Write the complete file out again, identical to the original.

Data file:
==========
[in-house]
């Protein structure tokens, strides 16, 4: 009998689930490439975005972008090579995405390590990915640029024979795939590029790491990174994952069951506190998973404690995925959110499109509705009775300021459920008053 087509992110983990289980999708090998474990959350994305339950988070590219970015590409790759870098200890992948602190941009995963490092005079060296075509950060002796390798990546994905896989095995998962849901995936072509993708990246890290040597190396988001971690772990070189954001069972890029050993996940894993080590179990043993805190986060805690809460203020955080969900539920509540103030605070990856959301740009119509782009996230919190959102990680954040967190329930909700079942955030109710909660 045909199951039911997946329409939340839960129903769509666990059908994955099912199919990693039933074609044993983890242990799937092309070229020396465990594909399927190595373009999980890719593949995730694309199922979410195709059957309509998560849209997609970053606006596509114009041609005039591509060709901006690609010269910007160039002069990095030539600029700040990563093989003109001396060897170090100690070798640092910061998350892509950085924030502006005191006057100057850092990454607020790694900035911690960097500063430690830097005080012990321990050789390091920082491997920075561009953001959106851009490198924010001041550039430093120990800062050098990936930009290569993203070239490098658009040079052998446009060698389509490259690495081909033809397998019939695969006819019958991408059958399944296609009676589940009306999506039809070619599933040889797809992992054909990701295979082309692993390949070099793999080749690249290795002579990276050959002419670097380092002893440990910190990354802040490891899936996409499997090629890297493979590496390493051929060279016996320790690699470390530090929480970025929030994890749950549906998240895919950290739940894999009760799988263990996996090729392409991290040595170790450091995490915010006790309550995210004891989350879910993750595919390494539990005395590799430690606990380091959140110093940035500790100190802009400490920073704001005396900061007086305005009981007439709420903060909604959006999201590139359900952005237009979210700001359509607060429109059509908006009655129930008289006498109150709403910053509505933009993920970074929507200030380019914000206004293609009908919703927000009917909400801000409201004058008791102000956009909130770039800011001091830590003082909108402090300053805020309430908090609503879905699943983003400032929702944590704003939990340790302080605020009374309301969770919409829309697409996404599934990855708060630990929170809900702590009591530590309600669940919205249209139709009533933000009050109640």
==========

[in-house]
């Protein structure tokens, strides 16, 4: 009998689930490439975005972008090579995405390590990915640029024979795939590029790491990174994952069951506190998973404690995925959110499109509705009775300021459920008053 087509992110983990289980999708090998474990959350994305339950988070590219970015590409790759870098200890992948602190941009995963490092005079060296075509950060002796390798990546994905896989095995998962849901995936072509993708990246890290040597190396988001971690772990070189954001069972890029050993996940894993080590179990043993805190986060805690809460203020955080969900539920509540103030605070990856959301740009119509782009996230919190959102990680954040967190329930909700079942955030109710909660 045909199951039911997946329409939340839960129903769509666990059908994955099912199919990693039933074609044993983890242990799937092309070229020396465990594909399927190595373009999980890719593949995730694309199922979410195709059957309509998560849209997609970053606006596509114009041609005039591509060709901006690609010269910007160039002069990095030539600029700040990563093989003109001396060897170090100690070798640092910061998350892509950085924030502006005191006057100057850092990454607020790694900035911690960097500063430690830097005080012990321990050789390091920082491997920075561009953001959106851009490198924010001041550039430093120990800062050098990936930009290569993203070239490098658009040079052998446009060698389509490259690495081909033809397998019939695969006819019958991408059958399944296609009676589940009306999506039809070619599933040889797809992992054909990701295979082309692993390949070099793999080749690249290795002579990276050959002419670097380092002893440990910190990354802040490891899936996409499997090629890297493979590496390493051929060279016996320790690699470390530090929480970025929030994890749950549906998240895919950290739940894999009760799988263990996996090729392409991290040595170790450091995490915010006790309550995210004891989350879910993750595919390494539990005395590799430690606990380091959140110093940035500790100190802009400490920073704001005396900061007086305005009981007439709420903060909604959006999201590139359900952005237009979210700001359509607060429109059509908006009655129930008289006498109150709403910053509505933009993920970074929507200030380019914000206004293609009908919703927000009917909400801000409201004058008791102000956009909130770039800011001091830590003082909108402090300053805020309430908090609503879905699943983003400032929702944590704003939990340790302080605020009374309301969770919409829309697409996404599934990855708060630990929170809900702590009591530590309600669940919205249209139709009533933000009050109640």